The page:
Eating red meat just once a day increases your risk of bowel cancer by a fifth, a study by Oxford University suggests.
The research based on almost half a million British men and women found that even moderate consumption of ham and bacon was linked to an increased chance of developing the disease.
Scientists recommended cutting intake of red and processed meat to no more than twice a week, in light of the findings.
Bowel cancer is the third most common type of cancer in the UK, with around 23,000 diagnoses annually.
It has long been linked to heavy consumption of red meat, especially processed types.
However, the new research suggests that even a modest intake of such foods had a significant impact.
The study, part-funded by Cancer Research UK, found that every 25 grams of processed meat eaten daily – equivalent to a rasher of bacon or a slice of ham – increased the risk of bowel cancer by 20 percent. Every 50 grams of unprocessed red meat – a lamb chop or thick slice of roast beef – was linked to a similar increase in risk.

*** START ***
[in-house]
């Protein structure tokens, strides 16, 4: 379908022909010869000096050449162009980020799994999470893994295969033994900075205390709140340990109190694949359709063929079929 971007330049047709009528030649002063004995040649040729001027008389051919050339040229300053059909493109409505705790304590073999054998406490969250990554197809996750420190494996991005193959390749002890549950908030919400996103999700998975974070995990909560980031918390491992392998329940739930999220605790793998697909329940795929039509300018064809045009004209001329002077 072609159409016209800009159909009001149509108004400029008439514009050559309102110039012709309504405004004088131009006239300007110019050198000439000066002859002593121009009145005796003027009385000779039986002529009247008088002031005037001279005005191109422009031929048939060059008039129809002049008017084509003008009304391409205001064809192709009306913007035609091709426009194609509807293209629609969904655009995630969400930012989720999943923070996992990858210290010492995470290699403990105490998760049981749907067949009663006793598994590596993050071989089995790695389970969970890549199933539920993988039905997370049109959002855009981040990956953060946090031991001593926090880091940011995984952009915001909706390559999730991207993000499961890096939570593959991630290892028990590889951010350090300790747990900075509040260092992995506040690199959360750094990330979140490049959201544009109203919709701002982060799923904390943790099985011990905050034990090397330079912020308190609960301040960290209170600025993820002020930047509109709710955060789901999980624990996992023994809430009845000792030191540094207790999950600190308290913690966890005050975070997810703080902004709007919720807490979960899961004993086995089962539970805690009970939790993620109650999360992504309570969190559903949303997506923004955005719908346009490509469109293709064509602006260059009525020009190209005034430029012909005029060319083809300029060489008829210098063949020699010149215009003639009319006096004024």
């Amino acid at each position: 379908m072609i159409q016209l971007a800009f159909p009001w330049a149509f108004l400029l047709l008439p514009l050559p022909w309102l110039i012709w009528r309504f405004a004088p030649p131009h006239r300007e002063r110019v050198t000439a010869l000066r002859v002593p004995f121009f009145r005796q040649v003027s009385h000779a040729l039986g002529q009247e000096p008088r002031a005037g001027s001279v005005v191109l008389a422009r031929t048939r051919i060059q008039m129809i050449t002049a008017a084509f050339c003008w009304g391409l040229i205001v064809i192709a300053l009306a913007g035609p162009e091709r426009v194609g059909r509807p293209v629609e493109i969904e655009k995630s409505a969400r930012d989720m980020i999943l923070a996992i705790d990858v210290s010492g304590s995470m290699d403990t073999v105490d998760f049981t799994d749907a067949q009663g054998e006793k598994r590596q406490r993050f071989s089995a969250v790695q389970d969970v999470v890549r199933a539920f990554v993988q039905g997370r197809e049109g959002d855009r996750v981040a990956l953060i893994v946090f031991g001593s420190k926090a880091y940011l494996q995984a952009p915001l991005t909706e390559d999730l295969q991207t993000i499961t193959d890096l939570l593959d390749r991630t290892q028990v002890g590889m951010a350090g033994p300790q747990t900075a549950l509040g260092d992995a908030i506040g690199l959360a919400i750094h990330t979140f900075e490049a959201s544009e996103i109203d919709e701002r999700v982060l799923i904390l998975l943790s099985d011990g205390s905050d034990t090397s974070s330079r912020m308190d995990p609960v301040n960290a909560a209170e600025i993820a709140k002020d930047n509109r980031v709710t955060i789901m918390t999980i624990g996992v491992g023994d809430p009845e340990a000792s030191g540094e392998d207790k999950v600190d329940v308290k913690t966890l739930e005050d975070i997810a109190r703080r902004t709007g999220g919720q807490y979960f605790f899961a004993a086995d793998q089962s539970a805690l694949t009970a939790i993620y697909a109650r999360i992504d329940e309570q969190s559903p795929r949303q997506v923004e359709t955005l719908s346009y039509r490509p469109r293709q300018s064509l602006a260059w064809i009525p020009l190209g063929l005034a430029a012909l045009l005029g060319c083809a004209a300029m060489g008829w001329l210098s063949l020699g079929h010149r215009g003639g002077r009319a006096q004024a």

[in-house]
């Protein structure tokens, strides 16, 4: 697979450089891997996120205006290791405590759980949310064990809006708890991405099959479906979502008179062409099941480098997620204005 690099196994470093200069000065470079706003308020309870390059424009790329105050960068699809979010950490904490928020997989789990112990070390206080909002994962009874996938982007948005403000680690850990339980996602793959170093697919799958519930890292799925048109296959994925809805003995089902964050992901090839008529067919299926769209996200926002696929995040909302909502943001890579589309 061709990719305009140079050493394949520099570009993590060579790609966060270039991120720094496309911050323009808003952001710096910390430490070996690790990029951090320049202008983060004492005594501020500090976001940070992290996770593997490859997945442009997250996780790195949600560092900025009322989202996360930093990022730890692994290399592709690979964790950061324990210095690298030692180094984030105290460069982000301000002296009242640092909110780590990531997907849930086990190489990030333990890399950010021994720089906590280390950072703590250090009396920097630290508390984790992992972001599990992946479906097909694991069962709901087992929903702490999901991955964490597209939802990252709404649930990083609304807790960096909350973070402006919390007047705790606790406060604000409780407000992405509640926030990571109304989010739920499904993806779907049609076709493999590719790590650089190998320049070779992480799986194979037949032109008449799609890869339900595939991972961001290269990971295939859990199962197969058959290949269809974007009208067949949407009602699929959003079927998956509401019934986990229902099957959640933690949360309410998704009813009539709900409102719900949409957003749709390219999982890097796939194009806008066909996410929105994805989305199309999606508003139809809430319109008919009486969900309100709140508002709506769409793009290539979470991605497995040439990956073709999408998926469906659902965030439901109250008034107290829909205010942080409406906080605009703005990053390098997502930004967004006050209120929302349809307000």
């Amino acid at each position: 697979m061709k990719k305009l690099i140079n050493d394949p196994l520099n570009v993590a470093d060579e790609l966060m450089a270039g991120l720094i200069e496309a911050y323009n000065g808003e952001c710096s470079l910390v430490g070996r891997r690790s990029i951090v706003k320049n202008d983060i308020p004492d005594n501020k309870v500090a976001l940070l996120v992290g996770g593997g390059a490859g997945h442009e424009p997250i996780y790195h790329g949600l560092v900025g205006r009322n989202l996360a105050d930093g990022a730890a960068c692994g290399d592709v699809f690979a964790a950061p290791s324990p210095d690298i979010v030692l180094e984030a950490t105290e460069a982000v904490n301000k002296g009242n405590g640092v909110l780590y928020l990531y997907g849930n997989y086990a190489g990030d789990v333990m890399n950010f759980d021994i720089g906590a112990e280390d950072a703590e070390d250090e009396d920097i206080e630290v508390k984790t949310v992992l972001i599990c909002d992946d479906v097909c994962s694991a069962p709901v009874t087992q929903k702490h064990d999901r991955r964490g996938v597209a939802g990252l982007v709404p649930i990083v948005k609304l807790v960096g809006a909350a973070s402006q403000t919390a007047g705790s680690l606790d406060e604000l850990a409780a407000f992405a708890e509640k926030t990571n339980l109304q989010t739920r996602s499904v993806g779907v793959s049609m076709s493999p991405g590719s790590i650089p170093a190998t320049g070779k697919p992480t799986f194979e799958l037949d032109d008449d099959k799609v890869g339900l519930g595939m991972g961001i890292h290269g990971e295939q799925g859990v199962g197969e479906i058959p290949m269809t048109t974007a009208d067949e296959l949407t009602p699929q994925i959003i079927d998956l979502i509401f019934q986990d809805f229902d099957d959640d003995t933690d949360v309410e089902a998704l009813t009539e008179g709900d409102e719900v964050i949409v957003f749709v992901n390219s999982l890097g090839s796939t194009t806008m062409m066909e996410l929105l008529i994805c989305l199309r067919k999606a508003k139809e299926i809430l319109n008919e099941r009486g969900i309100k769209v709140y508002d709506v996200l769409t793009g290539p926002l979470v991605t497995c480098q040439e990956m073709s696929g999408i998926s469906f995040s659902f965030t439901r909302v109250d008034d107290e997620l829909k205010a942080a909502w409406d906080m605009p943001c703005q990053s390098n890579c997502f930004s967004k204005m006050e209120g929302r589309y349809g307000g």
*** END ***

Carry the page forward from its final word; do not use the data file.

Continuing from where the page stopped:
Overall, those sticking to Government guidelines on red and processed meat consumption carried risks around a fifth higher than those who limited their intake to very small amounts.